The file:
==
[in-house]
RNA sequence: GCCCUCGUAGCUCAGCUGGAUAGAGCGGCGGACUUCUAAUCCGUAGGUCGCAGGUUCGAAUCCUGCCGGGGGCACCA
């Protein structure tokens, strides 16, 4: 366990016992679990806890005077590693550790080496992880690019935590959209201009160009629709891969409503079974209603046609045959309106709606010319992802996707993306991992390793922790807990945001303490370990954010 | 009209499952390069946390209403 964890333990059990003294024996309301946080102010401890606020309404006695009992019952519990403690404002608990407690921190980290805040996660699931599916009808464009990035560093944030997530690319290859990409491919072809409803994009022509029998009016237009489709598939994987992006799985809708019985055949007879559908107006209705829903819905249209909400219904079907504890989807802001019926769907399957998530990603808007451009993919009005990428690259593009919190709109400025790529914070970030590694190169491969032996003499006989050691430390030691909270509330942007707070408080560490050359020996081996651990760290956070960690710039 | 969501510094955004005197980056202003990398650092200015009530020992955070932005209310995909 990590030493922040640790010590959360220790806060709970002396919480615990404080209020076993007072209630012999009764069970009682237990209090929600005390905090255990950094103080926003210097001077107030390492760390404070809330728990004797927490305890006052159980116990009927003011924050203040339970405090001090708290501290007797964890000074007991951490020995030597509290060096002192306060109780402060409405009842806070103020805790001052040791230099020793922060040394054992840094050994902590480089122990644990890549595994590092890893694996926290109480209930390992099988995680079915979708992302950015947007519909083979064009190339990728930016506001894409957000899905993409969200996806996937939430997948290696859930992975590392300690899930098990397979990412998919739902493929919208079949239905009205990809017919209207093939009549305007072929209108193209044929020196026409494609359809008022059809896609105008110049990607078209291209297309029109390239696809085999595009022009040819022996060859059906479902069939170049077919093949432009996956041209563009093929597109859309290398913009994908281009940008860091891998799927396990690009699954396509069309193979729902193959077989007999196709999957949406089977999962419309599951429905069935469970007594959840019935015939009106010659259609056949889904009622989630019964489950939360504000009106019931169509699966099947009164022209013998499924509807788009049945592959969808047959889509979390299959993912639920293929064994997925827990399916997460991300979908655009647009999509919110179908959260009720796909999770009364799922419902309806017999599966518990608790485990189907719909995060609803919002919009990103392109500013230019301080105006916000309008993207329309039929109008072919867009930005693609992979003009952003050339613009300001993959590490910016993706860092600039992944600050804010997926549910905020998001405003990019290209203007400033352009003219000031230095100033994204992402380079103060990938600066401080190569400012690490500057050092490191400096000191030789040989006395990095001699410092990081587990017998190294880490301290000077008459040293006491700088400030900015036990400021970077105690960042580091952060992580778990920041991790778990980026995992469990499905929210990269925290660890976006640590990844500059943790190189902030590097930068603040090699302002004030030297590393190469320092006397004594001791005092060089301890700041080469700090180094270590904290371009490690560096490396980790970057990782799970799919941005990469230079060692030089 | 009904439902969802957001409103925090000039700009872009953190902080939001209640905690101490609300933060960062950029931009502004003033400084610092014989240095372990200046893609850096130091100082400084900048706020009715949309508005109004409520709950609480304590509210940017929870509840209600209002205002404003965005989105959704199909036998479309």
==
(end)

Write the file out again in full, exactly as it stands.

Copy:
[in-house]
RNA sequence: GCCCUCGUAGCUCAGCUGGAUAGAGCGGCGGACUUCUAAUCCGUAGGUCGCAGGUUCGAAUCCUGCCGGGGGCACCA
């Protein structure tokens, strides 16, 4: 366990016992679990806890005077590693550790080496992880690019935590959209201009160009629709891969409503079974209603046609045959309106709606010319992802996707993306991992390793922790807990945001303490370990954010 | 009209499952390069946390209403 964890333990059990003294024996309301946080102010401890606020309404006695009992019952519990403690404002608990407690921190980290805040996660699931599916009808464009990035560093944030997530690319290859990409491919072809409803994009022509029998009016237009489709598939994987992006799985809708019985055949007879559908107006209705829903819905249209909400219904079907504890989807802001019926769907399957998530990603808007451009993919009005990428690259593009919190709109400025790529914070970030590694190169491969032996003499006989050691430390030691909270509330942007707070408080560490050359020996081996651990760290956070960690710039 | 969501510094955004005197980056202003990398650092200015009530020992955070932005209310995909 990590030493922040640790010590959360220790806060709970002396919480615990404080209020076993007072209630012999009764069970009682237990209090929600005390905090255990950094103080926003210097001077107030390492760390404070809330728990004797927490305890006052159980116990009927003011924050203040339970405090001090708290501290007797964890000074007991951490020995030597509290060096002192306060109780402060409405009842806070103020805790001052040791230099020793922060040394054992840094050994902590480089122990644990890549595994590092890893694996926290109480209930390992099988995680079915979708992302950015947007519909083979064009190339990728930016506001894409957000899905993409969200996806996937939430997948290696859930992975590392300690899930098990397979990412998919739902493929919208079949239905009205990809017919209207093939009549305007072929209108193209044929020196026409494609359809008022059809896609105008110049990607078209291209297309029109390239696809085999595009022009040819022996060859059906479902069939170049077919093949432009996956041209563009093929597109859309290398913009994908281009940008860091891998799927396990690009699954396509069309193979729902193959077989007999196709999957949406089977999962419309599951429905069935469970007594959840019935015939009106010659259609056949889904009622989630019964489950939360504000009106019931169509699966099947009164022209013998499924509807788009049945592959969808047959889509979390299959993912639920293929064994997925827990399916997460991300979908655009647009999509919110179908959260009720796909999770009364799922419902309806017999599966518990608790485990189907719909995060609803919002919009990103392109500013230019301080105006916000309008993207329309039929109008072919867009930005693609992979003009952003050339613009300001993959590490910016993706860092600039992944600050804010997926549910905020998001405003990019290209203007400033352009003219000031230095100033994204992402380079103060990938600066401080190569400012690490500057050092490191400096000191030789040989006395990095001699410092990081587990017998190294880490301290000077008459040293006491700088400030900015036990400021970077105690960042580091952060992580778990920041991790778990980026995992469990499905929210990269925290660890976006640590990844500059943790190189902030590097930068603040090699302002004030030297590393190469320092006397004594001791005092060089301890700041080469700090180094270590904290371009490690560096490396980790970057990782799970799919941005990469230079060692030089 | 009904439902969802957001409103925090000039700009872009953190902080939001209640905690101490609300933060960062950029931009502004003033400084610092014989240095372990200046893609850096130091100082400084900048706020009715949309508005109004409520709950609480304590509210940017929870509840209600209002205002404003965005989105959704199909036998479309």